When standing at the entrance to Keyhole Canyon if you look east there is another set of petroglyphs under an overhang of the red sandstone cliffs. These Indian writings are on a large rock that looks like it was broken off of the face of the cliff many years before. There are actually more Indian writings on this rock then there are in Keyhole Canyon. There are other Indian writings hidden within the slots of these canyons that are less known. One of my favorites is a lone petroglyph hidden is a narrow slot within these same sandstone islands. This slot is so narrow that you literally have to turn sideways to get back to the end. Once you reach the very end the slot opens up into a large room. To me it seems like a place where these ancient people would gather.



Like all of the Gold Butte country there is plenty to see and visit within the close vicinity of Keyhole canyon. To get to Keyhole canyon leave  Whitney Pockets  and head down the road to Devils Throat. Once you get to the Devils Throat turn off turn right, towards Devils Throat. Because you are so close take the two minutes and stop and see devils Throat. Keep driving down the same road, the signs will say Red Bluff Springs. It is about 9 miles from the Devils Throat turn off to the corral. From the corral it is about 1 more mile down to where the Gold Butte Back Country Byway hooks into Mud Wash. At that intersection you will see an island of Red Rocks. You will see a road that leads over to the last island. Take that road and you will find the BLM corral blocking the last half mile of the road.


Much of the Gold Butte area is getting closed to the public. The time to visit and get involved in keeping these places open for public enjoyment is now. Be prepared to run into BLM road blocks and No Motor Vehicle signs. They are litter the desert at every turn. When out visiting our beautiful country use your head and don’t do things that would give the BLM a reason to close even more places off. It is our country to enjoy but also take care of.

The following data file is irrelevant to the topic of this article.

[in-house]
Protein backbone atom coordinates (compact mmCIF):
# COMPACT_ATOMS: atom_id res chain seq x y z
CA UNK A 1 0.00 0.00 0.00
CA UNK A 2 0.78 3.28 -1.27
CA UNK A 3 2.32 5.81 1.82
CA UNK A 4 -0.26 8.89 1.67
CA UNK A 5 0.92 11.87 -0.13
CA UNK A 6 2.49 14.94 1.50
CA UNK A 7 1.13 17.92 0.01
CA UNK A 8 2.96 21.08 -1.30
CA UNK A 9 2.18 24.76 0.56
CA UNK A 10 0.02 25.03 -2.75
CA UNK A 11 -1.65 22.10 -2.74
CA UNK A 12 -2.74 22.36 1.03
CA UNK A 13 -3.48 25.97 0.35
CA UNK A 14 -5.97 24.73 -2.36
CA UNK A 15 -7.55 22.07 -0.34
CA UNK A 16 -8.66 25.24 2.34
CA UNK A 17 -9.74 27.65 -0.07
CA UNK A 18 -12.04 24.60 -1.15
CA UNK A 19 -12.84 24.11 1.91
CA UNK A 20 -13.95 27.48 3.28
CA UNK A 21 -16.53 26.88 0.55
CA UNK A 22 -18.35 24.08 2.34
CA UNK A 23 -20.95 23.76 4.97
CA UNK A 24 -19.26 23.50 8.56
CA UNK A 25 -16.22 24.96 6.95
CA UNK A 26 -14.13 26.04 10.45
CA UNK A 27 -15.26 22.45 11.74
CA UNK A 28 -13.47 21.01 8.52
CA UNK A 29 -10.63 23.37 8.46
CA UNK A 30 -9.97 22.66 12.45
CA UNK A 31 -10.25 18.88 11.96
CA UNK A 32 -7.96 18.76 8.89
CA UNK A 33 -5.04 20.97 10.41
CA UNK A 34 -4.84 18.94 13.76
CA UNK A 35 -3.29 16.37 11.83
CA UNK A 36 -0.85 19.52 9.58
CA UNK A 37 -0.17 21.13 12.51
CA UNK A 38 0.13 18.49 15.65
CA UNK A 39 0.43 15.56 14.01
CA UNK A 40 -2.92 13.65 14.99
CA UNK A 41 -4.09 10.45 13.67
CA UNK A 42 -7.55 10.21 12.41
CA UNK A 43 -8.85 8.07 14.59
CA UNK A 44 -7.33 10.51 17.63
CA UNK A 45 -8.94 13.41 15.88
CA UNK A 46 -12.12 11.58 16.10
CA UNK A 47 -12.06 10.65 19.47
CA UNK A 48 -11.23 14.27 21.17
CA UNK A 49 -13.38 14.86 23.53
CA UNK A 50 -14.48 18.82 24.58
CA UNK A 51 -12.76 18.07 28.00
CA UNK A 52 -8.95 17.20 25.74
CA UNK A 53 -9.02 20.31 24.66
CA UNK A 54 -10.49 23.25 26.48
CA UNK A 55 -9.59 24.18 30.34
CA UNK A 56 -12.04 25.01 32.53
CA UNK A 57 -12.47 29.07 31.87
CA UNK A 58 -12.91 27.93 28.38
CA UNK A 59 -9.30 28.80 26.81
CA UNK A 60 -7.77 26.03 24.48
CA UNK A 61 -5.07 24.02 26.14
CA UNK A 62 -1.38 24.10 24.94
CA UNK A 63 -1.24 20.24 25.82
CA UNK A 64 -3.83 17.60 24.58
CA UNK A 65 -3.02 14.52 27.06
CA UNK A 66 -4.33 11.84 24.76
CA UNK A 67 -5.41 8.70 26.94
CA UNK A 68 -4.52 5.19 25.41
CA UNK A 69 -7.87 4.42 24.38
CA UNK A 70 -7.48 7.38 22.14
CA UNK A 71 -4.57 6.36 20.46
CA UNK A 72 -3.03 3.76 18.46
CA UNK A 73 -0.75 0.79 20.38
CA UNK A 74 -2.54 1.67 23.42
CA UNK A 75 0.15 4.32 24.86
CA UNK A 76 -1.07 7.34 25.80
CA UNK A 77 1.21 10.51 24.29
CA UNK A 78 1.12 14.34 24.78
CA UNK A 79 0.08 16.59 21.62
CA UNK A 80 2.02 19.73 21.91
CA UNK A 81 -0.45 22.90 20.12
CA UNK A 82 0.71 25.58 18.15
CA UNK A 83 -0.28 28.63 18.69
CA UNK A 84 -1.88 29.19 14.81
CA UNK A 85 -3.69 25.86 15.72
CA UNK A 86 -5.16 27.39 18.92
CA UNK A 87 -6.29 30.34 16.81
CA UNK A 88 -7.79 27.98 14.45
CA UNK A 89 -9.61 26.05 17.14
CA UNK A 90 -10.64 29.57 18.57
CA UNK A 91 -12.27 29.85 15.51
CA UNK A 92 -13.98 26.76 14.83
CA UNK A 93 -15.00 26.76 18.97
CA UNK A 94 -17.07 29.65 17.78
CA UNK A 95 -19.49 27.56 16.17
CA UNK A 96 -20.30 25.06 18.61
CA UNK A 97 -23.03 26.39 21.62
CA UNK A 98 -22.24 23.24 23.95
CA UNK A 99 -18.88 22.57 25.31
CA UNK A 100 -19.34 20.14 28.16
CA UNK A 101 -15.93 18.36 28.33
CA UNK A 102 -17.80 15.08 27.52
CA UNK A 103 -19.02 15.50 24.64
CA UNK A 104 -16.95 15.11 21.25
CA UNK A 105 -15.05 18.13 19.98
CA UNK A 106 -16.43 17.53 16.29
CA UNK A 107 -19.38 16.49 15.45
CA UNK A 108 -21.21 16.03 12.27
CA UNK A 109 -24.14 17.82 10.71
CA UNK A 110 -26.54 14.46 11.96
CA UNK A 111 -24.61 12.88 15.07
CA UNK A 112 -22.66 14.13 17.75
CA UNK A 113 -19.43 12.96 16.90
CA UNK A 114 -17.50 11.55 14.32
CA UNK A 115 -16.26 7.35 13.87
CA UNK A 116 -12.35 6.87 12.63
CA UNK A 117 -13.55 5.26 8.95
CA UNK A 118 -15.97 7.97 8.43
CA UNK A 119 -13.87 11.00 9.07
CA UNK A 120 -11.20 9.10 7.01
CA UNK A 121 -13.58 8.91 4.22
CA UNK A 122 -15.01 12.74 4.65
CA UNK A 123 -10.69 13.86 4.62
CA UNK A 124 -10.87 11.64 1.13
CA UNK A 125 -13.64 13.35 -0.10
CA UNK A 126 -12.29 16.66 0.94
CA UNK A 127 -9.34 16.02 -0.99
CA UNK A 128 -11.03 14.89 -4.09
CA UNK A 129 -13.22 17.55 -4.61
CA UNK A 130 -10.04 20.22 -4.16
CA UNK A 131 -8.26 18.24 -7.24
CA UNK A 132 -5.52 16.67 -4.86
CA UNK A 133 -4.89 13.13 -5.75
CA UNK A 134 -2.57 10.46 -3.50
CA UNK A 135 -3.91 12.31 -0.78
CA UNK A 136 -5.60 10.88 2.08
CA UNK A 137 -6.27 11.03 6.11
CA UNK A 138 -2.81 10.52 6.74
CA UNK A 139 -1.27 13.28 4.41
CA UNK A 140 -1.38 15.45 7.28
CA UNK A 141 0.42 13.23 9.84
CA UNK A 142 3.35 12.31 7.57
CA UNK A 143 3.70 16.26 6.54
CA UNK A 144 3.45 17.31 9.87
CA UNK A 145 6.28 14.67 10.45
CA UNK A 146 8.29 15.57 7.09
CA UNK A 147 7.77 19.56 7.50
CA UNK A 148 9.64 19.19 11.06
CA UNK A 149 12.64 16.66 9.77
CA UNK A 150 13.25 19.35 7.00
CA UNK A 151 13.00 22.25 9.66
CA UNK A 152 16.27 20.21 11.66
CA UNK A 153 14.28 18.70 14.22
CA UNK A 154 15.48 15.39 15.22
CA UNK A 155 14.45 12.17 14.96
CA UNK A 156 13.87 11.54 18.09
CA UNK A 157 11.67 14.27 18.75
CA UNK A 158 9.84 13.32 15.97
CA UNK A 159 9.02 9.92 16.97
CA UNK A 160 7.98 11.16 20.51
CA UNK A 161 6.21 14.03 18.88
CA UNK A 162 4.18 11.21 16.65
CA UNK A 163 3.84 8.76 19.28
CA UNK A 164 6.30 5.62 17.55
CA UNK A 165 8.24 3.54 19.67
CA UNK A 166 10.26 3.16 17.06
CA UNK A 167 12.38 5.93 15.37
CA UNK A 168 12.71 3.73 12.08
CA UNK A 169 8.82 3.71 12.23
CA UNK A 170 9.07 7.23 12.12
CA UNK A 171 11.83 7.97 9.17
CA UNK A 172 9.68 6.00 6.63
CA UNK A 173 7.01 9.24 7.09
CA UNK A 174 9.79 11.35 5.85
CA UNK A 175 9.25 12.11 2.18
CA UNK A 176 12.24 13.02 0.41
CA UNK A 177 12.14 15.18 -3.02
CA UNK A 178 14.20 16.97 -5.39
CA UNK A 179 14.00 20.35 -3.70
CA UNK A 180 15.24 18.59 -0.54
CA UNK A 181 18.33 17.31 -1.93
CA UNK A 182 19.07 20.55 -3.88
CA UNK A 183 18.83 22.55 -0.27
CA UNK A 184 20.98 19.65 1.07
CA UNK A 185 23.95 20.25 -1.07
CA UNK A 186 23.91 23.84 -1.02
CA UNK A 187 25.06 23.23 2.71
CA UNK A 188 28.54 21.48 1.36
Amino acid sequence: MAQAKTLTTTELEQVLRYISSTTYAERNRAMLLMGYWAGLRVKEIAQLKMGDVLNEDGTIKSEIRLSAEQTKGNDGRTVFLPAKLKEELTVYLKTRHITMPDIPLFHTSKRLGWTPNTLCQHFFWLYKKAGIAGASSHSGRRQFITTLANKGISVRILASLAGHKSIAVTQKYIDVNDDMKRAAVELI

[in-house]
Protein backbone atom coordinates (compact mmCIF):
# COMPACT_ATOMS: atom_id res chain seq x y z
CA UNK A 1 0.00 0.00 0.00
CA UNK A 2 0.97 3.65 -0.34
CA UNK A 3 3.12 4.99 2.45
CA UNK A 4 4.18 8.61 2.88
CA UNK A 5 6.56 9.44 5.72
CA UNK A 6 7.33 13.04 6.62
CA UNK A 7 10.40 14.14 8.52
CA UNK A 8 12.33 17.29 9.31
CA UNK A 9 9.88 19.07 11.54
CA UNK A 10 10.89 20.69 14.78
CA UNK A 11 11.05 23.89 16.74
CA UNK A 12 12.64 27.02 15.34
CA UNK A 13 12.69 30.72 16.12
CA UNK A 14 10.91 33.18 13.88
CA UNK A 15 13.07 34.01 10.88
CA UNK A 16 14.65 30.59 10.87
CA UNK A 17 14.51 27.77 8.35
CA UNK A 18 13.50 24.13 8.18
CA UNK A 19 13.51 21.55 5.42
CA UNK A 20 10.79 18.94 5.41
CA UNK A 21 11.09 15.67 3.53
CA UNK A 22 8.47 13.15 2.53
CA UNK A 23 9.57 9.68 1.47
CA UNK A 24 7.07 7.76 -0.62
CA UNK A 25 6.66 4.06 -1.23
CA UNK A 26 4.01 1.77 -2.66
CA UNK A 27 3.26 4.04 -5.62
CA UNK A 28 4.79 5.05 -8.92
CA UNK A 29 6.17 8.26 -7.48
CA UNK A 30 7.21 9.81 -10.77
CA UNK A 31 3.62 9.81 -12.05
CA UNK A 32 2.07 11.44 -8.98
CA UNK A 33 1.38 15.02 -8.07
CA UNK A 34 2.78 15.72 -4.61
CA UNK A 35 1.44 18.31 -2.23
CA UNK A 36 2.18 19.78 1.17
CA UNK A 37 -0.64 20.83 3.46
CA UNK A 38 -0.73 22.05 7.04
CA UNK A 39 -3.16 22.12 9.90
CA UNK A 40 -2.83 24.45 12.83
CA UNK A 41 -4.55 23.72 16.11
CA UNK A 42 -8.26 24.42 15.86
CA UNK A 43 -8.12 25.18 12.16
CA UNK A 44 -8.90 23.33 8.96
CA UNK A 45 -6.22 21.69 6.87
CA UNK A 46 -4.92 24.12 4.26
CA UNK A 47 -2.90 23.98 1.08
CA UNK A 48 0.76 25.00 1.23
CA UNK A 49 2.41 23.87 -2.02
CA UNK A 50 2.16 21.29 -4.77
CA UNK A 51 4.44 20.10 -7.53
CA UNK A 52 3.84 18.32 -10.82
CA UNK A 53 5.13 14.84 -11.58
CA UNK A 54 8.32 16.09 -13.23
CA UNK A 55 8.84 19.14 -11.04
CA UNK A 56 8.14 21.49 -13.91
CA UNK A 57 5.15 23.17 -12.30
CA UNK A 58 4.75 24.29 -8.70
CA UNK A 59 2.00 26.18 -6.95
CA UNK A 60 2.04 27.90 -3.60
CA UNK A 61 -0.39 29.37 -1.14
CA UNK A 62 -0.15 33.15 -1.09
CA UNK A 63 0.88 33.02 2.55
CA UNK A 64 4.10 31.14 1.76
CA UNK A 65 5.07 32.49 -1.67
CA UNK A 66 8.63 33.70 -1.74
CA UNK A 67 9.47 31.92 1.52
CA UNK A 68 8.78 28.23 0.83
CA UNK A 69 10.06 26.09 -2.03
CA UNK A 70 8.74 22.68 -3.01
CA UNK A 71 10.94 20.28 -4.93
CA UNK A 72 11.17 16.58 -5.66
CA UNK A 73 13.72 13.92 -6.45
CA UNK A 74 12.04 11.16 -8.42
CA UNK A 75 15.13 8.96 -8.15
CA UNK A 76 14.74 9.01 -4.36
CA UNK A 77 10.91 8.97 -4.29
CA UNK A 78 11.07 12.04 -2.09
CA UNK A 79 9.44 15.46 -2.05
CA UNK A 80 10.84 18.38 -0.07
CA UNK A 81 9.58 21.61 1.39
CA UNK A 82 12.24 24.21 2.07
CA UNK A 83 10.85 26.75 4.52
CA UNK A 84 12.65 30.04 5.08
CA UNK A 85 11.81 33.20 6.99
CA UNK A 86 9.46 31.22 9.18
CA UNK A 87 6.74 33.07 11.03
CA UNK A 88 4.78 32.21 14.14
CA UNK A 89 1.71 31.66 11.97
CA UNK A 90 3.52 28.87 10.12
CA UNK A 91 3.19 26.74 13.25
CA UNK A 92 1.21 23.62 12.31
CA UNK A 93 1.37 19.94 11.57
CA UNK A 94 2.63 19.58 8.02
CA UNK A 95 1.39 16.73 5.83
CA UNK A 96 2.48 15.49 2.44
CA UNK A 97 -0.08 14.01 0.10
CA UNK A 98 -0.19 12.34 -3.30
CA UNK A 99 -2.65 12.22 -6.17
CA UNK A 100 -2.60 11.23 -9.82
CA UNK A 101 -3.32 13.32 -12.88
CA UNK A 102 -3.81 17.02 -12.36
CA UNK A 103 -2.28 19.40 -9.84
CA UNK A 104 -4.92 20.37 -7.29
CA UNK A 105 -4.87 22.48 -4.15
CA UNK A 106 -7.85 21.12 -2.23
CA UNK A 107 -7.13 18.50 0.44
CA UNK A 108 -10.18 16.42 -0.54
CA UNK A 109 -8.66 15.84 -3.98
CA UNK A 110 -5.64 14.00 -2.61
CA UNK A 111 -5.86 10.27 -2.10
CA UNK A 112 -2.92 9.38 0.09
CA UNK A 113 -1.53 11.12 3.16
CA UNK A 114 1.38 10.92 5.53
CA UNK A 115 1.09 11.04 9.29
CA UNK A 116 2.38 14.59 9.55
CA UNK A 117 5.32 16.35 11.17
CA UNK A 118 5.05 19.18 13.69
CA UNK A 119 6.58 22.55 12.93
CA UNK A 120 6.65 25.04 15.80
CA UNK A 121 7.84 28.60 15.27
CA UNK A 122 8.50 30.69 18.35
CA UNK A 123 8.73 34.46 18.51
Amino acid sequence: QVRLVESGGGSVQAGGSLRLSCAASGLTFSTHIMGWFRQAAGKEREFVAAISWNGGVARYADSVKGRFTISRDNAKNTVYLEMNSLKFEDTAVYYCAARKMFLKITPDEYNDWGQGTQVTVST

Vicinity Destinations
Whitney Pockets, Devils Throat, Gold Butte Headquarters, Cedar Basin, Red Rock Springs, Grand Wash Bay, Scanlon Dug Way

Click Here for Weather Information 

Directions from Whitney Pockets to Keyhole Canyon

Wednesday, March 3, 2010

About Back Country Rambler

Growing up the greatest thing in the world for me was getting to go out in the back country with my Dad and Bert. I have never met another person who loves getting out in the back country as much as either of these fellers. Many of my childhood memories are of me sitting in-between these two guys in the truck or on the wheelers exploring, building new trails, and seeing the beautiful back country. It is because of these two guys, the original Back Country Ramblers, that I have such a deep love of the back country. Still to this day I love nothing more than getting out in the hills with family and seeing some of Gods greatest creations. 


The Back Country Rambler site is a way for me to document and share this beautiful country with others. With each trip I hope to share a little history, general directions and travel precautions, photography of the area, and some of my thoughts about the places that I visit. The Back Country Rambler site is a way for me to combine a few of my hobbies into one central place and share them with others. However, in truth, it is just another excuse for me to get out and see the back country that I love.